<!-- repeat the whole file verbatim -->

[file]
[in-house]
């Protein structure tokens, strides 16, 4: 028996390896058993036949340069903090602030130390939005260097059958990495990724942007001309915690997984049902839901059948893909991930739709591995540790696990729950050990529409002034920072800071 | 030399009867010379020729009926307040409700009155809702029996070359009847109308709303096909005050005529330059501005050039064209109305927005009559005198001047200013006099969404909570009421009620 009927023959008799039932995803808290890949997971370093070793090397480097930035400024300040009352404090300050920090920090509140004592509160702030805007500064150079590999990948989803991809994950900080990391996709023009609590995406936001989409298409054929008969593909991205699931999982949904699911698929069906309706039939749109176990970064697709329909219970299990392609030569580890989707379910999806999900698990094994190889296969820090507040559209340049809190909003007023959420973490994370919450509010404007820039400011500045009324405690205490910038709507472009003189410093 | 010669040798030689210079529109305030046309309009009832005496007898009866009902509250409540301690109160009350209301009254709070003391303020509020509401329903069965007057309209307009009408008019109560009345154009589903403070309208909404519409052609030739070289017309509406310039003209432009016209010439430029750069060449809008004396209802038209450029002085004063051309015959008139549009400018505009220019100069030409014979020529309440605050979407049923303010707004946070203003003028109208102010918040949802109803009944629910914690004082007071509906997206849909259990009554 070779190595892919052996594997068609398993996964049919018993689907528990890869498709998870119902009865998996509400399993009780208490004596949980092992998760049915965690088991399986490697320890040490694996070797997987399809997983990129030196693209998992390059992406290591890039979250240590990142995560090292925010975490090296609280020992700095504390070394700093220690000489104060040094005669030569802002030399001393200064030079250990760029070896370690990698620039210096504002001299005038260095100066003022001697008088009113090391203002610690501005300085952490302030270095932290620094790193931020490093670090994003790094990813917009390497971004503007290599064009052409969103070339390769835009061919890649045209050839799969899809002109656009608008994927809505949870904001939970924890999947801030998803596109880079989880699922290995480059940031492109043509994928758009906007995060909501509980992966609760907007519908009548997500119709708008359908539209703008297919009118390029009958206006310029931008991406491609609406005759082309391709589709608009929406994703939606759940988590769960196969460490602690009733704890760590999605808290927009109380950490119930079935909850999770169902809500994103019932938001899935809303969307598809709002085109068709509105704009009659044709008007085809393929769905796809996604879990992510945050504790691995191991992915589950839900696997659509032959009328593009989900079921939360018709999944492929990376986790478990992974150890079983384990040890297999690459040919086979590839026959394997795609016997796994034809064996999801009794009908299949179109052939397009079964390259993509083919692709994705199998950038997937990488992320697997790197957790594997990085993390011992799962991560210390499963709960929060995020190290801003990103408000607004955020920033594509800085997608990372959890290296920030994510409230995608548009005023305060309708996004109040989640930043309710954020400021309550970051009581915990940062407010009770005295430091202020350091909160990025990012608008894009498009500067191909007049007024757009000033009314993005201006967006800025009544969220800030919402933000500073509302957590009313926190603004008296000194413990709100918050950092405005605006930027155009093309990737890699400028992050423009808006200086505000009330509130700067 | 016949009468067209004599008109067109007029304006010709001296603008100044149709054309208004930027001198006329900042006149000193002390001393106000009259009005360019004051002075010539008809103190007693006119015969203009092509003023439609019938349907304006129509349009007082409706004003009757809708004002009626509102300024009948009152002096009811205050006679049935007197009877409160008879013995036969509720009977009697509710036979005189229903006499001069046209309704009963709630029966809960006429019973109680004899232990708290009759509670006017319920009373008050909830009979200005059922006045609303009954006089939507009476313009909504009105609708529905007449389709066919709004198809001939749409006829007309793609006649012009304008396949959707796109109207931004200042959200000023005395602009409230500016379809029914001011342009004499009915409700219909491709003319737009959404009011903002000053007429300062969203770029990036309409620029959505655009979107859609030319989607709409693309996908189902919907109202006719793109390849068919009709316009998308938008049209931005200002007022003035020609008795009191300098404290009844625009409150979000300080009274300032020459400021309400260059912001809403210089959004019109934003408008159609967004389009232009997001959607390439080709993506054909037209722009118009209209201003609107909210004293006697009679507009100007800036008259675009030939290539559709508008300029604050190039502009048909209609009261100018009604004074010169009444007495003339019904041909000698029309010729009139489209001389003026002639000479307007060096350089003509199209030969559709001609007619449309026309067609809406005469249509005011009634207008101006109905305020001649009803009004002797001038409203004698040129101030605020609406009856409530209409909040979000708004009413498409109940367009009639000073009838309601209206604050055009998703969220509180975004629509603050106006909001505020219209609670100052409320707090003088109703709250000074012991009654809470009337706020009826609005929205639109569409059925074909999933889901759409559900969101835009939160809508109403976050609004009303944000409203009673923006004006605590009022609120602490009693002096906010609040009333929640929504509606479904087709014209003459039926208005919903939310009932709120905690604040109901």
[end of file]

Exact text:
[in-house]
């Protein structure tokens, strides 16, 4: 028996390896058993036949340069903090602030130390939005260097059958990495990724942007001309915690997984049902839901059948893909991930739709591995540790696990729950050990529409002034920072800071 | 030399009867010379020729009926307040409700009155809702029996070359009847109308709303096909005050005529330059501005050039064209109305927005009559005198001047200013006099969404909570009421009620 009927023959008799039932995803808290890949997971370093070793090397480097930035400024300040009352404090300050920090920090509140004592509160702030805007500064150079590999990948989803991809994950900080990391996709023009609590995406936001989409298409054929008969593909991205699931999982949904699911698929069906309706039939749109176990970064697709329909219970299990392609030569580890989707379910999806999900698990094994190889296969820090507040559209340049809190909003007023959420973490994370919450509010404007820039400011500045009324405690205490910038709507472009003189410093 | 010669040798030689210079529109305030046309309009009832005496007898009866009902509250409540301690109160009350209301009254709070003391303020509020509401329903069965007057309209307009009408008019109560009345154009589903403070309208909404519409052609030739070289017309509406310039003209432009016209010439430029750069060449809008004396209802038209450029002085004063051309015959008139549009400018505009220019100069030409014979020529309440605050979407049923303010707004946070203003003028109208102010918040949802109803009944629910914690004082007071509906997206849909259990009554 070779190595892919052996594997068609398993996964049919018993689907528990890869498709998870119902009865998996509400399993009780208490004596949980092992998760049915965690088991399986490697320890040490694996070797997987399809997983990129030196693209998992390059992406290591890039979250240590990142995560090292925010975490090296609280020992700095504390070394700093220690000489104060040094005669030569802002030399001393200064030079250990760029070896370690990698620039210096504002001299005038260095100066003022001697008088009113090391203002610690501005300085952490302030270095932290620094790193931020490093670090994003790094990813917009390497971004503007290599064009052409969103070339390769835009061919890649045209050839799969899809002109656009608008994927809505949870904001939970924890999947801030998803596109880079989880699922290995480059940031492109043509994928758009906007995060909501509980992966609760907007519908009548997500119709708008359908539209703008297919009118390029009958206006310029931008991406491609609406005759082309391709589709608009929406994703939606759940988590769960196969460490602690009733704890760590999605808290927009109380950490119930079935909850999770169902809500994103019932938001899935809303969307598809709002085109068709509105704009009659044709008007085809393929769905796809996604879990992510945050504790691995191991992915589950839900696997659509032959009328593009989900079921939360018709999944492929990376986790478990992974150890079983384990040890297999690459040919086979590839026959394997795609016997796994034809064996999801009794009908299949179109052939397009079964390259993509083919692709994705199998950038997937990488992320697997790197957790594997990085993390011992799962991560210390499963709960929060995020190290801003990103408000607004955020920033594509800085997608990372959890290296920030994510409230995608548009005023305060309708996004109040989640930043309710954020400021309550970051009581915990940062407010009770005295430091202020350091909160990025990012608008894009498009500067191909007049007024757009000033009314993005201006967006800025009544969220800030919402933000500073509302957590009313926190603004008296000194413990709100918050950092405005605006930027155009093309990737890699400028992050423009808006200086505000009330509130700067 | 016949009468067209004599008109067109007029304006010709001296603008100044149709054309208004930027001198006329900042006149000193002390001393106000009259009005360019004051002075010539008809103190007693006119015969203009092509003023439609019938349907304006129509349009007082409706004003009757809708004002009626509102300024009948009152002096009811205050006679049935007197009877409160008879013995036969509720009977009697509710036979005189229903006499001069046209309704009963709630029966809960006429019973109680004899232990708290009759509670006017319920009373008050909830009979200005059922006045609303009954006089939507009476313009909504009105609708529905007449389709066919709004198809001939749409006829007309793609006649012009304008396949959707796109109207931004200042959200000023005395602009409230500016379809029914001011342009004499009915409700219909491709003319737009959404009011903002000053007429300062969203770029990036309409620029959505655009979107859609030319989607709409693309996908189902919907109202006719793109390849068919009709316009998308938008049209931005200002007022003035020609008795009191300098404290009844625009409150979000300080009274300032020459400021309400260059912001809403210089959004019109934003408008159609967004389009232009997001959607390439080709993506054909037209722009118009209209201003609107909210004293006697009679507009100007800036008259675009030939290539559709508008300029604050190039502009048909209609009261100018009604004074010169009444007495003339019904041909000698029309010729009139489209001389003026002639000479307007060096350089003509199209030969559709001609007619449309026309067609809406005469249509005011009634207008101006109905305020001649009803009004002797001038409203004698040129101030605020609406009856409530209409909040979000708004009413498409109940367009009639000073009838309601209206604050055009998703969220509180975004629509603050106006909001505020219209609670100052409320707090003088109703709250000074012991009654809470009337706020009826609005929205639109569409059925074909999933889901759409559900969101835009939160809508109403976050609004009303944000409203009673923006004006605590009022609120602490009693002096906010609040009333929640929504509606479904087709014209003459039926208005919903939310009932709120905690604040109901």